Battle for survival: The future of hatchbacks in the SUV era

    We examine the ground realities of the hatchback segment and why some carmakers are still banking on it, despite growing preference for SUVs.

    Published On Jun 14, 2024 02:10:00 PM

    11,927 Views

    Battle for survival: The future of hatchbacks in the SUV era

    While many popular hatchbacks have been discontinued, the Swift, in its fourth-gen avatar, powers on.

    In 1984, securing a Maruti 800 with its cutting-edge features, such as front disc brakes, front-wheel drive, reliable wipers, and the luxury of air conditioning, was akin to striking automotive gold. Yet, acquiring the Rs 50,000 marvel required a patience-testing wait that often stretched beyond three years. In those days, India revolved around the pulse of small cars, an automotive ethos that endured for decades, reigning supreme until 2017-18, after which, the tides started turning in the favour of SUVs (sports utility vehicles). What’s more, in March 2024, for the first time, the top two vehicles sold were SUVs – Tata Punch and Hyundai Creta.

    But Maruti Suzuki recently launched the fourth-generation version of its highly popular hatchback, the Swift – with prices starting at Rs 6.49 lakh and top-end variants costing as much as an entry-level SUV. That begs an important question: what does the future hold for hatchbacks?

    Sales volumes over the last six years*
    Segment2018-192019-202020-212021-222022-232023-24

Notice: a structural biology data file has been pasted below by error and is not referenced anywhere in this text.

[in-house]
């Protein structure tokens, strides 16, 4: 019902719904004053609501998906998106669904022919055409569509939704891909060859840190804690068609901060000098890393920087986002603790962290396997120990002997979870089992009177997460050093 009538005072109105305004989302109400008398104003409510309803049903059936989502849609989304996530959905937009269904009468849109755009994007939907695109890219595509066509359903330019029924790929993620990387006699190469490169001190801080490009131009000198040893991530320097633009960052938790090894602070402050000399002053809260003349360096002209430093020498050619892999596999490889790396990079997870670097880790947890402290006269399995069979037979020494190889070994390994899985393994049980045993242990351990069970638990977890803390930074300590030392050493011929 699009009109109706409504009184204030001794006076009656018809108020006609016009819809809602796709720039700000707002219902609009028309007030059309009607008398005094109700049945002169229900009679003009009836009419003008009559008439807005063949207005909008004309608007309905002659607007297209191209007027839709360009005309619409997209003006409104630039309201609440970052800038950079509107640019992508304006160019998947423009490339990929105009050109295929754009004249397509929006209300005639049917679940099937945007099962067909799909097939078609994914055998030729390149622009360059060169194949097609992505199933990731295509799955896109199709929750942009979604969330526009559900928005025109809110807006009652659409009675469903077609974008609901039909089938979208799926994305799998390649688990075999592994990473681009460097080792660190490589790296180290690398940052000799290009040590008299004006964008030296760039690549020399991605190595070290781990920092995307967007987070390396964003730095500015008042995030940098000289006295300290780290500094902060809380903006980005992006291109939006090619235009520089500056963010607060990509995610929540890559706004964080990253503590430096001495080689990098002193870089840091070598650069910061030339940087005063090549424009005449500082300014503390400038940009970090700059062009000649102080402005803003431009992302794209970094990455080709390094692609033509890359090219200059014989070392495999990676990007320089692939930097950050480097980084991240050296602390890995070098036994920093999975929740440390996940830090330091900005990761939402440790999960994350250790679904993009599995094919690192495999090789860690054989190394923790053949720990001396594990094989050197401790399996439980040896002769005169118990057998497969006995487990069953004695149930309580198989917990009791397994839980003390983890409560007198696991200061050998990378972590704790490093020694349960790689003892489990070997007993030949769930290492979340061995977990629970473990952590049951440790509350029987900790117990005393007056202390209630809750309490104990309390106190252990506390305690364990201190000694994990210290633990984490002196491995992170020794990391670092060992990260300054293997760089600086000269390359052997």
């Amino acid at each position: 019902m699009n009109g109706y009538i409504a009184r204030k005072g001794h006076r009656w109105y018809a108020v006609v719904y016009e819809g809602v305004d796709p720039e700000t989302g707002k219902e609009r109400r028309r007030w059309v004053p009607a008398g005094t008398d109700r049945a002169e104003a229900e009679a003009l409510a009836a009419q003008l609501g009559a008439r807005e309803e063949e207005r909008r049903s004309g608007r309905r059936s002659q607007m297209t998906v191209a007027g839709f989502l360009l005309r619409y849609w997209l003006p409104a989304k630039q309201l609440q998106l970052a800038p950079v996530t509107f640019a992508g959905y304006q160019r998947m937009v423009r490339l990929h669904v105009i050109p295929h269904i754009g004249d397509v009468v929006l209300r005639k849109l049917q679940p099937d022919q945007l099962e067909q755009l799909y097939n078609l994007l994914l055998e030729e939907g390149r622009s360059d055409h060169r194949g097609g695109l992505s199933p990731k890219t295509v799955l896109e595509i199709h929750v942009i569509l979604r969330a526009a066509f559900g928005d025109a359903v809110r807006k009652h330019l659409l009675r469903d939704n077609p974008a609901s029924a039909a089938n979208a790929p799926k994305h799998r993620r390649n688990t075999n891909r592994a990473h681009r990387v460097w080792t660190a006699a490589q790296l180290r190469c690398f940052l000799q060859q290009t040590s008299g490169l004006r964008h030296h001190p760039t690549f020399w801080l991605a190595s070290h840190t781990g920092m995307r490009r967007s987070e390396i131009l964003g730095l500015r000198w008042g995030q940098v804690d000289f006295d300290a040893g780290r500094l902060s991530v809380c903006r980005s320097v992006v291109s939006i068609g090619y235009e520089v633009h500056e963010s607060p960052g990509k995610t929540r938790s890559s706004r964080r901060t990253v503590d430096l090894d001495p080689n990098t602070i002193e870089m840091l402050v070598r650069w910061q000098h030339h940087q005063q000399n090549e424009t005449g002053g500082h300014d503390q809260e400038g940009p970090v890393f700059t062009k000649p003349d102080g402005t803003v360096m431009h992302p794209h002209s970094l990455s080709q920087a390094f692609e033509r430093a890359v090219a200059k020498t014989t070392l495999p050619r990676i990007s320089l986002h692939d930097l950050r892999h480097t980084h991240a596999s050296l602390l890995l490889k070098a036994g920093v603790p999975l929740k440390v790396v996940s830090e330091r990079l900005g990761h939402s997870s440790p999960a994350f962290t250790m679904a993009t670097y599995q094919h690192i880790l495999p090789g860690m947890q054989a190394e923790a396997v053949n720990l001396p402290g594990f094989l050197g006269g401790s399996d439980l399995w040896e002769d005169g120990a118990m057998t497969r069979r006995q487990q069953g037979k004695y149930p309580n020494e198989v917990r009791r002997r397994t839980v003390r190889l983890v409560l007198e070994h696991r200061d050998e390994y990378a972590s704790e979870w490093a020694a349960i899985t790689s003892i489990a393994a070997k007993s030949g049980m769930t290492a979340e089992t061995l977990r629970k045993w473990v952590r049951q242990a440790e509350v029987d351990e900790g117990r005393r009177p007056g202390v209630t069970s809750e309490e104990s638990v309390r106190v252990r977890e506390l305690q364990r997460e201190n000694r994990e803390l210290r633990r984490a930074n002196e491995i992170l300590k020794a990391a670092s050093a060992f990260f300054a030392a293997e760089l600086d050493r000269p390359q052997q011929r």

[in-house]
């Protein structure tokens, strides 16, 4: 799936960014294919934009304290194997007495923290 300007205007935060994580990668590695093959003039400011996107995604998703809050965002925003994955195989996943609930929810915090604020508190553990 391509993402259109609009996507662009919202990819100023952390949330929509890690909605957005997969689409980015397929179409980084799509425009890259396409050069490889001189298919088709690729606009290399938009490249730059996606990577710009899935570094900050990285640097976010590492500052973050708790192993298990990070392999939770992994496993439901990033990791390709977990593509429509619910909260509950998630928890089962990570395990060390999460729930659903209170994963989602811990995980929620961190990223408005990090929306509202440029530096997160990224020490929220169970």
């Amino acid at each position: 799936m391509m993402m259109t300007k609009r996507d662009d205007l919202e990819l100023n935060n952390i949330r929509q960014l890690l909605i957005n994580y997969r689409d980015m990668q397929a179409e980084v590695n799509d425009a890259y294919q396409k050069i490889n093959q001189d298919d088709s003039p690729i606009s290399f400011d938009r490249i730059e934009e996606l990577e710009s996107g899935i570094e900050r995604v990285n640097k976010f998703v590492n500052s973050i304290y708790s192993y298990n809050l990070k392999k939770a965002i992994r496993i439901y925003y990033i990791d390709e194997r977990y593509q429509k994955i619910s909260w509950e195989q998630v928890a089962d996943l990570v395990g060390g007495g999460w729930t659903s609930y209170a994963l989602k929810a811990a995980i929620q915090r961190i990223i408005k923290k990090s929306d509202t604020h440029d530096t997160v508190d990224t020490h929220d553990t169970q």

Entry hatchbacks3,69,4833,03,9422,74,0192,40,2402,52,4091,61,534
    Premium hatchbacks7,83,6326,663,8176,56,8756,01,1877,32,4436,86,566
    Entry SUVs3,77,2193,59,6644,45,4476,64,2168,70,30211,14,126
    Premium SUVs34,71125,65122,43728,67942,30947,003

    *Industry sources

    Price increase contributed to downward sales trend

    A confluence of factors, including the transition from the BS4 to BS6 emission norms, higher commodity prices, stricter regulations, decrease in affordability ratio and increase in road/registration tax has chipped away at the once-mighty segment, which now contributes 27 percent to overall passenger vehicle (PV) sales, down from over 50 percent about seven years ago.

    Maruti S-Presso airbags
    Increasing safety and emissions regulations have led to the increase in prices of small cars.

    Now, SUVs make up more than half of India’s PV sales. So what brought about this change?

    The average on-road prices for hatchbacks – the most price-sensitive automobile segment – have risen from Rs 5.2 lakh to Rs 8.2 lakh in the last six years. To make matters worse, even vehicle finance rates are at their peak at 9.5 percent. Additionally, a hatchback buyer now expects nothing less than power windows, the latest infotainment system, airbags, and even a sunroof. Gone are the days when the bare essentials could win hearts.

    On-road prices for hatchbacks*
    YearAverage price (in Rs, lakh)
    2019-206.2
    2020-216.3
    2021-227.0
    2022-237.6
    2023-248.2